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- Open Access
Brazilian Sepsis Epidemiological Study (BASES): preliminary results from first 439 patients
Critical Care volume 6, Article number: P236 (2002)
Severe sepsis is one of the major causes of mortality in intensive care units (ICUs) around the world. There are few epidemiological studies based on ACCP/SCCM consensus conference criteria. The incidence of severe sepsis is largely unknown in countries like Brazil.
To determine the incidence and outcome of sepsis in Brazilian ICUs.
This is an observational, prospective, multicenter cohort study from four adult, general ICUs from two Brazilian regions. From May to October 2001, all patients admitted to those ICUs were prospectively followed for 28 days or until discharge. Demographic data, admission diagnosis, associated chronic diseases, APACHE II score, daily SOFA score, clinical and laboratory SIRS, sepsis, and septic shock criteria, as well as early and late outcome were collected. Data management was performed by a TELEform Elite V6 – Cardiff Software. Data were expressed as mean ± standard error. The t-test was used to compare mortality rates in different diagnostic categories.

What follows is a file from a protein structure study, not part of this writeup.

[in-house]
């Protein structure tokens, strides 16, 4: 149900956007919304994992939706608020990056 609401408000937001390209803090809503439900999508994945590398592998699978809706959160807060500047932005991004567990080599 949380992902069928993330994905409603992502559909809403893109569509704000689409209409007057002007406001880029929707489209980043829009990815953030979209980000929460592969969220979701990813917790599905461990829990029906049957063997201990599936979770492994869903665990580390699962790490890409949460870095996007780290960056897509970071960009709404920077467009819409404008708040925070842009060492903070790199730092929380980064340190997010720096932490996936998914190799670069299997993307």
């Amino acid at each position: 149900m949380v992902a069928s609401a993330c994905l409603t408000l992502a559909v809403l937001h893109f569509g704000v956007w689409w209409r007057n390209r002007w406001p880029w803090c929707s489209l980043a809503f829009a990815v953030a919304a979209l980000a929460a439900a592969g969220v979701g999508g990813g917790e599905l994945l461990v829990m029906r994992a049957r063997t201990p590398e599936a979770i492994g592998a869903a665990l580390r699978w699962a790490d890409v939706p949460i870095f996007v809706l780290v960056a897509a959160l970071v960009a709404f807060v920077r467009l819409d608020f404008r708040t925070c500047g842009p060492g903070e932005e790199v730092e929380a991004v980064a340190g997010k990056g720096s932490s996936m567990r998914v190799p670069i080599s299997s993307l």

Mean age was 63 ± 1 years and overall mortality rate was 20%. Mean ICU length of stay was 4.5 ± 1.7 days. The main admission diagnoses (by APACHE II diagnosis categories) were sepsis, cancer, neurologic disturbances, cardiovascular surgery and metabolic disorders.
In those patients with more than 24 hours of ICU length of stay, the incidence of sepsis was of 34.7%. ACCP/ SCCM definitions were feasible and were associated with mortality rates. Expansion of these data to other Brazilian regions is crucial to estimate the actual incidence of sepsis in our ICUs.
Supported by a grant from Eli Lilly of Brazil.
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Silva, E., Pedro, M., Sogayar, A. et al. Brazilian Sepsis Epidemiological Study (BASES): preliminary results from first 439 patients. Crit Care 6, P236 (2002). https://doi.org/10.1186/cc1703
- Severe Sepsis
- Consensus Conference
- Admission Diagnosis
- Sofa Score
- Multicenter Cohort